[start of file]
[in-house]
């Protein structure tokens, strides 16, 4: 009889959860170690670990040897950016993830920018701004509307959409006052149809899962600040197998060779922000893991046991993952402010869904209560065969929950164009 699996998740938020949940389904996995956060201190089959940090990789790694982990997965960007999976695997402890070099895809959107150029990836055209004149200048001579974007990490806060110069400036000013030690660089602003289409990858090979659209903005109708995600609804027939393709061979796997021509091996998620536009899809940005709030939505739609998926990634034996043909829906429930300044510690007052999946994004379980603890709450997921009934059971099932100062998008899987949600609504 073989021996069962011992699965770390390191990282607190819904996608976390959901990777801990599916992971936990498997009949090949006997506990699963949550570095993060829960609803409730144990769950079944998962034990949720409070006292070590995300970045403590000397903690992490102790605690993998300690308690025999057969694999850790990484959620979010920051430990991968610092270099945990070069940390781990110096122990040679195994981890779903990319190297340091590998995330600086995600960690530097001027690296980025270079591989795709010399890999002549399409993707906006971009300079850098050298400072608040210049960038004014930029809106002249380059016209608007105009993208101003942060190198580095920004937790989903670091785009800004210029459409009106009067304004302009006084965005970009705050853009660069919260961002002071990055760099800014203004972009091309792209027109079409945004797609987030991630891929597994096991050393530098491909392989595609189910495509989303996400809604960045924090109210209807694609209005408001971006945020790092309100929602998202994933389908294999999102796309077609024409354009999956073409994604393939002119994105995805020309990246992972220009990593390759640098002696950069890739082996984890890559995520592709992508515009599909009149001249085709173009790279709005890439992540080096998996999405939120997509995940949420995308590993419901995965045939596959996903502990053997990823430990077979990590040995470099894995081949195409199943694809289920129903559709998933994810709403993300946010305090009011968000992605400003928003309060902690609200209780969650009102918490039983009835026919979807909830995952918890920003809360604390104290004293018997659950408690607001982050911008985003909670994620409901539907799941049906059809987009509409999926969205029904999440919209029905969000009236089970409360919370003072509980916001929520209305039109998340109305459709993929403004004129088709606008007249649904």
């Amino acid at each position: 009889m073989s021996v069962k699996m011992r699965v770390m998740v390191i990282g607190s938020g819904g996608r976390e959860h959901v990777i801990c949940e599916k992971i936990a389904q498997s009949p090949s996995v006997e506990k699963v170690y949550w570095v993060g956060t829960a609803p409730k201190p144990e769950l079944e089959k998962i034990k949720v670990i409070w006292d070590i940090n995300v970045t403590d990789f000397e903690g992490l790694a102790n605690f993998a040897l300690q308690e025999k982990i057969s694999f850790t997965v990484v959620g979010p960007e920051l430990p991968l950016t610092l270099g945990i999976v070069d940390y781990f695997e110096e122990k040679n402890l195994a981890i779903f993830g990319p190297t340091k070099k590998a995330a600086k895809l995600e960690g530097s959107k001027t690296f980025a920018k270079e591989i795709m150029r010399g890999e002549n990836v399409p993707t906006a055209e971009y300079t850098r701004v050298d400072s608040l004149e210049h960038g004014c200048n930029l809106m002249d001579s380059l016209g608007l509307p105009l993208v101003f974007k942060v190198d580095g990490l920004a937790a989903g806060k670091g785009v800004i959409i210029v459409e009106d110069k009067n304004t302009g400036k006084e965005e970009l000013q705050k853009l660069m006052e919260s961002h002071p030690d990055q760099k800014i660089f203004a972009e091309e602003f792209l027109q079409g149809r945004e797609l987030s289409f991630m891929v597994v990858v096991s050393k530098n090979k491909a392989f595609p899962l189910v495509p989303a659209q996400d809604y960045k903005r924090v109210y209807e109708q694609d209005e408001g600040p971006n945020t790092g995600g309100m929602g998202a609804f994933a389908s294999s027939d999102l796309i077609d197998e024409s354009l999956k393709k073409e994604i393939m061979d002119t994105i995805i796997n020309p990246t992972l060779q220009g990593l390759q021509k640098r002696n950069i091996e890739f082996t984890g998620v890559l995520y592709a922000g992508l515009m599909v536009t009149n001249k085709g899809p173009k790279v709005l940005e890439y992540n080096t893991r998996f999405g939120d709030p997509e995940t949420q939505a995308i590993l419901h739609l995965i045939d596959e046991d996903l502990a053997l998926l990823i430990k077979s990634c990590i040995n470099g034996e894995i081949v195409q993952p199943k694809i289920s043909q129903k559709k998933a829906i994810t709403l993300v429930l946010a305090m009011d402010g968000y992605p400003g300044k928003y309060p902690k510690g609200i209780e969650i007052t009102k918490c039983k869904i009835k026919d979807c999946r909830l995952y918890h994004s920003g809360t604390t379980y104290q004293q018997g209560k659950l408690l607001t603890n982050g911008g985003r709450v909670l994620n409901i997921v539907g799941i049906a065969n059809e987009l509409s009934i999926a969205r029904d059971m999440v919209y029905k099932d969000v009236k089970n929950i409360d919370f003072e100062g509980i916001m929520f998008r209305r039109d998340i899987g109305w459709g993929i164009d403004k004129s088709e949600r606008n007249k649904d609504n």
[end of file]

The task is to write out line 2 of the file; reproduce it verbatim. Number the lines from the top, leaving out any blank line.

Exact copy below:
């Protein structure tokens, strides 16, 4: 009889959860170690670990040897950016993830920018701004509307959409006052149809899962600040197998060779922000893991046991993952402010869904209560065969929950164009 699996998740938020949940389904996995956060201190089959940090990789790694982990997965960007999976695997402890070099895809959107150029990836055209004149200048001579974007990490806060110069400036000013030690660089602003289409990858090979659209903005109708995600609804027939393709061979796997021509091996998620536009899809940005709030939505739609998926990634034996043909829906429930300044510690007052999946994004379980603890709450997921009934059971099932100062998008899987949600609504 073989021996069962011992699965770390390191990282607190819904996608976390959901990777801990599916992971936990498997009949090949006997506990699963949550570095993060829960609803409730144990769950079944998962034990949720409070006292070590995300970045403590000397903690992490102790605690993998300690308690025999057969694999850790990484959620979010920051430990991968610092270099945990070069940390781990110096122990040679195994981890779903990319190297340091590998995330600086995600960690530097001027690296980025270079591989795709010399890999002549399409993707906006971009300079850098050298400072608040210049960038004014930029809106002249380059016209608007105009993208101003942060190198580095920004937790989903670091785009800004210029459409009106009067304004302009006084965005970009705050853009660069919260961002002071990055760099800014203004972009091309792209027109079409945004797609987030991630891929597994096991050393530098491909392989595609189910495509989303996400809604960045924090109210209807694609209005408001971006945020790092309100929602998202994933389908294999999102796309077609024409354009999956073409994604393939002119994105995805020309990246992972220009990593390759640098002696950069890739082996984890890559995520592709992508515009599909009149001249085709173009790279709005890439992540080096998996999405939120997509995940949420995308590993419901995965045939596959996903502990053997990823430990077979990590040995470099894995081949195409199943694809289920129903559709998933994810709403993300946010305090009011968000992605400003928003309060902690609200209780969650009102918490039983009835026919979807909830995952918890920003809360604390104290004293018997659950408690607001982050911008985003909670994620409901539907799941049906059809987009509409999926969205029904999440919209029905969000009236089970409360919370003072509980916001929520209305039109998340109305459709993929403004004129088709606008007249649904």